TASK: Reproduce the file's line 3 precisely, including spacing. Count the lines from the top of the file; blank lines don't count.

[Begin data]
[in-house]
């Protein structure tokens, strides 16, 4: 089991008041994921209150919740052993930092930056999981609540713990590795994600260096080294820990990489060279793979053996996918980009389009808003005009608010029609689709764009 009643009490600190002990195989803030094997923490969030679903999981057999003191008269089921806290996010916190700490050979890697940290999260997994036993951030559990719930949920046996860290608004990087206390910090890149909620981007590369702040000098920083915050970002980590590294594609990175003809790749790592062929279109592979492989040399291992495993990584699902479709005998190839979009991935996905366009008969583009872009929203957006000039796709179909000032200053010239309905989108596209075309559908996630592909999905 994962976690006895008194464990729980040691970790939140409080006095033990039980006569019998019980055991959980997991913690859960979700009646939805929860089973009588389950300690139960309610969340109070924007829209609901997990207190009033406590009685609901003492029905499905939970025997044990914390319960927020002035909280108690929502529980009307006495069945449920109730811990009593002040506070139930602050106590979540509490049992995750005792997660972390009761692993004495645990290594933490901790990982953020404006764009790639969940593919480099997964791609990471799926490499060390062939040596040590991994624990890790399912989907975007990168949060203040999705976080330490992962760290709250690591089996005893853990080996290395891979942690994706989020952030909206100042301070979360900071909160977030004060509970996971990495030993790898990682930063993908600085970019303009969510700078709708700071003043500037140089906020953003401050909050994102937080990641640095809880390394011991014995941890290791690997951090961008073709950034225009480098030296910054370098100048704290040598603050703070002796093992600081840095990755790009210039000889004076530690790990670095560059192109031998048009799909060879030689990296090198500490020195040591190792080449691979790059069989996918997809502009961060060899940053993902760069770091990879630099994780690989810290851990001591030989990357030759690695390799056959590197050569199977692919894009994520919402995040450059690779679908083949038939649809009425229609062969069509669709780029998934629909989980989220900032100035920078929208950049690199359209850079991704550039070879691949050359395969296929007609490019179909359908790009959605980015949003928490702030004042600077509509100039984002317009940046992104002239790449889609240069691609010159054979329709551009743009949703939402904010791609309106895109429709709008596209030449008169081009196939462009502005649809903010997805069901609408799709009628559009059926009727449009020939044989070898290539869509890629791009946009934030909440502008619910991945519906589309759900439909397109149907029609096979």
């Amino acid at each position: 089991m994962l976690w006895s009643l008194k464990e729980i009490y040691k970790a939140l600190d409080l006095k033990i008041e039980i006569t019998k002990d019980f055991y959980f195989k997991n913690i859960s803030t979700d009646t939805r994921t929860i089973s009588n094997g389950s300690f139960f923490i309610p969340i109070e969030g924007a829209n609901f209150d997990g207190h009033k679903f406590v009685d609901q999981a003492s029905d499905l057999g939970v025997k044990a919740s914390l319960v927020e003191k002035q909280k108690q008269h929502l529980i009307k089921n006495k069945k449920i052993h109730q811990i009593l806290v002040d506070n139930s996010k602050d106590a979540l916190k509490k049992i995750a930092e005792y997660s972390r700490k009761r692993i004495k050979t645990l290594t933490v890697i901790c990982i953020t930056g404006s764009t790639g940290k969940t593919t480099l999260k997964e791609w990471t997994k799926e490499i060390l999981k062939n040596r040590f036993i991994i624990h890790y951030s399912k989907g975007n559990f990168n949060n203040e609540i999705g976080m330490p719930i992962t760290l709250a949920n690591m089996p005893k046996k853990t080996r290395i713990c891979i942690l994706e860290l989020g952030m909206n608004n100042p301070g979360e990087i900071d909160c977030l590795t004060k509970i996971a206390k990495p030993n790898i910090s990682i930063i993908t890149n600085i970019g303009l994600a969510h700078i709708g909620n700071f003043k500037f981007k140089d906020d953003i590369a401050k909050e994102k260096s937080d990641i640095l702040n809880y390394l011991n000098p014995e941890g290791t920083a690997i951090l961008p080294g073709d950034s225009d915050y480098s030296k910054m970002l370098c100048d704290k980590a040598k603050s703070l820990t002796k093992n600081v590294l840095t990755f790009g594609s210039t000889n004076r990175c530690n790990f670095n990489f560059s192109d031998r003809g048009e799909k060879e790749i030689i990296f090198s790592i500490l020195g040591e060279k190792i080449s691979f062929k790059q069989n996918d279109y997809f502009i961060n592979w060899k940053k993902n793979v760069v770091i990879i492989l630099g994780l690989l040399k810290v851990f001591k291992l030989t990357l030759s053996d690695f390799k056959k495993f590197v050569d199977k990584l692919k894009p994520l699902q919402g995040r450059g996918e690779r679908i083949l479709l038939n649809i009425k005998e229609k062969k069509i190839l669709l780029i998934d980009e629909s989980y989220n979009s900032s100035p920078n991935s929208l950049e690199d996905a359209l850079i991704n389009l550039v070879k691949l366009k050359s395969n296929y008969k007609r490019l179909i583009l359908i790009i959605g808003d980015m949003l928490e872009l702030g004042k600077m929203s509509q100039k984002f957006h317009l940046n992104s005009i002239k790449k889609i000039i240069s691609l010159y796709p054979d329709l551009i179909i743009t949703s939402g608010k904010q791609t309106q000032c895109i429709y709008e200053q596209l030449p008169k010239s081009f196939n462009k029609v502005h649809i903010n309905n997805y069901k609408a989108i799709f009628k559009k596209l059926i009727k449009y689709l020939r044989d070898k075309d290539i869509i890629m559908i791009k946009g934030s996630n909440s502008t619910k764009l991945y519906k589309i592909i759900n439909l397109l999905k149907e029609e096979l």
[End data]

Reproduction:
């Amino acid at each position: 089991m994962l976690w006895s009643l008194k464990e729980i009490y040691k970790a939140l600190d409080l006095k033990i008041e039980i006569t019998k002990d019980f055991y959980f195989k997991n913690i859960s803030t979700d009646t939805r994921t929860i089973s009588n094997g389950s300690f139960f923490i309610p969340i109070e969030g924007a829209n609901f209150d997990g207190h009033k679903f406590v009685d609901q999981a003492s029905d499905l057999g939970v025997k044990a919740s914390l319960v927020e003191k002035q909280k108690q008269h929502l529980i009307k089921n006495k069945k449920i052993h109730q811990i009593l806290v002040d506070n139930s996010k602050d106590a979540l916190k509490k049992i995750a930092e005792y997660s972390r700490k009761r692993i004495k050979t645990l290594t933490v890697i901790c990982i953020t930056g404006s764009t790639g940290k969940t593919t480099l999260k997964e791609w990471t997994k799926e490499i060390l999981k062939n040596r040590f036993i991994i624990h890790y951030s399912k989907g975007n559990f990168n949060n203040e609540i999705g976080m330490p719930i992962t760290l709250a949920n690591m089996p005893k046996k853990t080996r290395i713990c891979i942690l994706e860290l989020g952030m909206n608004n100042p301070g979360e990087i900071d909160c977030l590795t004060k509970i996971a206390k990495p030993n790898i910090s990682i930063i993908t890149n600085i970019g303009l994600a969510h700078i709708g909620n700071f003043k500037f981007k140089d906020d953003i590369a401050k909050e994102k260096s937080d990641i640095l702040n809880y390394l011991n000098p014995e941890g290791t920083a690997i951090l961008p080294g073709d950034s225009d915050y480098s030296k910054m970002l370098c100048d704290k980590a040598k603050s703070l820990t002796k093992n600081v590294l840095t990755f790009g594609s210039t000889n004076r990175c530690n790990f670095n990489f560059s192109d031998r003809g048009e799909k060879e790749i030689i990296f090198s790592i500490l020195g040591e060279k190792i080449s691979f062929k790059q069989n996918d279109y997809f502009i961060n592979w060899k940053k993902n793979v760069v770091i990879i492989l630099g994780l690989l040399k810290v851990f001591k291992l030989t990357l030759s053996d690695f390799k056959k495993f590197v050569d199977k990584l692919k894009p994520l699902q919402g995040r450059g996918e690779r679908i083949l479709l038939n649809i009425k005998e229609k062969k069509i190839l669709l780029i998934d980009e629909s989980y989220n979009s900032s100035p920078n991935s929208l950049e690199d996905a359209l850079i991704n389009l550039v070879k691949l366009k050359s395969n296929y008969k007609r490019l179909i583009l359908i790009i959605g808003d980015m949003l928490e872009l702030g004042k600077m929203s509509q100039k984002f957006h317009l940046n992104s005009i002239k790449k889609i000039i240069s691609l010159y796709p054979d329709l551009i179909i743009t949703s939402g608010k904010q791609t309106q000032c895109i429709y709008e200053q596209l030449p008169k010239s081009f196939n462009k029609v502005h649809i903010n309905n997805y069901k609408a989108i799709f009628k559009k596209l059926i009727k449009y689709l020939r044989d070898k075309d290539i869509i890629m559908i791009k946009g934030s996630n909440s502008t619910k764009l991945y519906k589309i592909i759900n439909l397109l999905k149907e029609e096979l």